Renée Stout is essentially a do-it-yourself conjurer. That’s the impression I get when I visit the Marc Straus gallery for the first of her two-part solo exhibition there. These artworks don’t seem to be cast hexes, but it would be an oversimplification of her work to say that the magic she wields is good. It’s fairer to say that her witchery is mischievous, aiming to trick the beholder into a quite fragile enchantment, in which for a moment the object or image she’s made becomes a kind of talisman.
For example, her “Root Dispenser” (2013) looks like an old-fashioned pre-war vending machine, but this one offers, among others, Yucca Root, Orris (Love) Root, and High John the Conqueror Root. Except that it doesn’t really. I find out that the box doesn’t open; it doesn’t dispense any of the visible contents, and in fact, the façade is hand-painted by Stout to look as if it were stenciled. She has a lovely hand for this work which is very much about tricking the eye. Her “Spirit Selector” (2014) could be the work of a Caribbean cyberpunk root doctor who survived the coming cataclysm and began resurrecting religious practices ad-hoc using tech from the mid-20th century. The front has the terms “Transformer,” “Control Panel,” and “Intensity,” and two dials presumably connected to two compass needles that can point to different spirits: Ghede, Shango, Ogun, Elegba. What exactly would one tune into and turn on with this machine? Would the dial work like an analog radio tuner so that manipulating it might summon the faint sounds of the loa? Perhaps fiddling with it would produce an apparition, floating just above the selector? I have no idea, but the possibilities are tantalizing.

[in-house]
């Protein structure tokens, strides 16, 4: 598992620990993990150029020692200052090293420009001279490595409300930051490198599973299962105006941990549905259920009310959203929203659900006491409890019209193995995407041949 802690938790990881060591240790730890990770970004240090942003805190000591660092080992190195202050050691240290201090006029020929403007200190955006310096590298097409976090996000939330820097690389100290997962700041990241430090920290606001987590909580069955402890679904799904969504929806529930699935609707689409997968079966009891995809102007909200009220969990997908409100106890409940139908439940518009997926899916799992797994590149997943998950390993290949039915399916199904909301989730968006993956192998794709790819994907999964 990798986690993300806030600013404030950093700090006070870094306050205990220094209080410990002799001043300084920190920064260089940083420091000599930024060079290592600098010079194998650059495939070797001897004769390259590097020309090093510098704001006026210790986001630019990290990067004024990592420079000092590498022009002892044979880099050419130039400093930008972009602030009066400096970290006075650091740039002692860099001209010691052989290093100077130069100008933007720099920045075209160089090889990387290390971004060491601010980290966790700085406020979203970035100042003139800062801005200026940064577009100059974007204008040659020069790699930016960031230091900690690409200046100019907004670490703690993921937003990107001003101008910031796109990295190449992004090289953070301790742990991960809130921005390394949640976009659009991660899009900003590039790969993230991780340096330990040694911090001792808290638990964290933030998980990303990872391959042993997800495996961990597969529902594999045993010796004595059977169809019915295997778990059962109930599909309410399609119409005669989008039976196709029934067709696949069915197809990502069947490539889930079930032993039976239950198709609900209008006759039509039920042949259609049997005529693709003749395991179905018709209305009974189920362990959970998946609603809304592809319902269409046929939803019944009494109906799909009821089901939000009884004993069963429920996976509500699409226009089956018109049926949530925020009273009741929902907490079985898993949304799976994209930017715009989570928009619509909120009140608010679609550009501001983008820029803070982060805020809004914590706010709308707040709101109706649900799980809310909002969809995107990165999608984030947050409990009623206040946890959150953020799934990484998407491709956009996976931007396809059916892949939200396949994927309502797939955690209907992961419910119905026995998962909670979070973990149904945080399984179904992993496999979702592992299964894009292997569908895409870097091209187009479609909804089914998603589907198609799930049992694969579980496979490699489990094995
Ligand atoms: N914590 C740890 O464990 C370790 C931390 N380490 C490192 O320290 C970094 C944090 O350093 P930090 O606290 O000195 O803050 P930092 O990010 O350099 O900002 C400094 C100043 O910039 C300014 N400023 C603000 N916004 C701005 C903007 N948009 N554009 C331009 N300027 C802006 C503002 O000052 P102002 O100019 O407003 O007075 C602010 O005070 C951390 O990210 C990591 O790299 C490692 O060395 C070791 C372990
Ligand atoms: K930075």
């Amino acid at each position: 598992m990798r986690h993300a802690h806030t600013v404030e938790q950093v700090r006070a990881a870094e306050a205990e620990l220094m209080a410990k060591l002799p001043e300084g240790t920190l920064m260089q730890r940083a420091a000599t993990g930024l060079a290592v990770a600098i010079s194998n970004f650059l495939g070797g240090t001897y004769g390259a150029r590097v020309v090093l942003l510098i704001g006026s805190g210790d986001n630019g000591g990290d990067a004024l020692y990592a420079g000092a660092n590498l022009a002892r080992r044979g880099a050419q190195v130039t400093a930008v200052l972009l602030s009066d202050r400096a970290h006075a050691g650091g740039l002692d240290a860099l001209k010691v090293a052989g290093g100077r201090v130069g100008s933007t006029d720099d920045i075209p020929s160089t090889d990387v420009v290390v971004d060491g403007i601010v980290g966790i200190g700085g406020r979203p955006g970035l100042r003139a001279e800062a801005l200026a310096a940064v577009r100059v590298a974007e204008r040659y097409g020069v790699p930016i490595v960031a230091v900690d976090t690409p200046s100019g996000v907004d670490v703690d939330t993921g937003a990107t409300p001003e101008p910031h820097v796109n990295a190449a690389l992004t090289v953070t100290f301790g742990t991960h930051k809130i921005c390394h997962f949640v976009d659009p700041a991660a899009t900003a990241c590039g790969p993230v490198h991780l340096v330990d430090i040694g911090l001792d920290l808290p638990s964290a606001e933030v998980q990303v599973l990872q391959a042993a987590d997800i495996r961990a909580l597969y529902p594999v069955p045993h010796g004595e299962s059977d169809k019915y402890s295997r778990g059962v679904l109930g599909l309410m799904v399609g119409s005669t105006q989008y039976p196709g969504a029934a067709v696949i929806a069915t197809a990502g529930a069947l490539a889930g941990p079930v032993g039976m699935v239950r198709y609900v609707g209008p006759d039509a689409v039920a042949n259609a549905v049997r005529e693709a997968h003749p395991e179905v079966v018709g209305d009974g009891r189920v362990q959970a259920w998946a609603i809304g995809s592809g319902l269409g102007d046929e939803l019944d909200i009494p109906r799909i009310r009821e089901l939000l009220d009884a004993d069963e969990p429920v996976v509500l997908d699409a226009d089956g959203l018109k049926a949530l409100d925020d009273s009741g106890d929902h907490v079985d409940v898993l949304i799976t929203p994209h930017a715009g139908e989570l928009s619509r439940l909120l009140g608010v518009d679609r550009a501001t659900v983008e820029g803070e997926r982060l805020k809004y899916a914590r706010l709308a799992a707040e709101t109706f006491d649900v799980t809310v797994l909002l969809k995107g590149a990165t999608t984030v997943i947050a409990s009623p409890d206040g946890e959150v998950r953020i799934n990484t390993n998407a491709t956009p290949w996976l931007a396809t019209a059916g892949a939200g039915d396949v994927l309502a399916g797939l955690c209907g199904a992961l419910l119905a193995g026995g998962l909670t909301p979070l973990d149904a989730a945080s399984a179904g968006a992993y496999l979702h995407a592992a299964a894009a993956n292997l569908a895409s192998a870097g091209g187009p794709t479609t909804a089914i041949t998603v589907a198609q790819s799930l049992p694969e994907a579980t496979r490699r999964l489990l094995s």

In the first iteration of the show, Stout has an illustrative piece, “Roots and Readings” (2013) that features an image of an alter ego, Fatima Mayfield, who wears dark glasses and sits crossed-legged in an upholstered chair with text that advertises her skills as a “Reader, Advisor, and Herbalist.” To this list might be added the descriptor “trickster.” It occurs to me that the context of contemporary popular culture in the United States is not hospitable to the trickster figure, though it factors prominently in Native American tradition. When I think of characters who take advantage of others’ gullibility or desperate faith in what they cannot see or empirically verify, I think of groups like Q-anon and carnival media hucksters like Alex Jones. But the kind of trickster Stout is has more discerning ambitions. She wants to create a space for a mélange of Hoodoo, Vodou, Santeria, and other African-derived belief systems to have equal cultural footing with the other religions which drive deep devotion in their congregants.
In the second iteration, there are more paintings. Some like “The Alchemy of Healing” (2019) or “Wall, with List” (2014) function as recipes with a list of substances that might treat nagging insomnia or chronic arthritis. Others such as “Come Back Gil (Scott-Heron) #3” (2021) depict colorful, abstract blobs in a dark background pick-pocked with stars, as if to draw a visual record of an interstellar event. And other paintings look like charts or diagrams.
The pleasure I find in her work is the pleasure of playfulness. The work allows me to feel beguiled, but not cheated. I am taken a bit for a ride, but it’s an excursion into curiosity.
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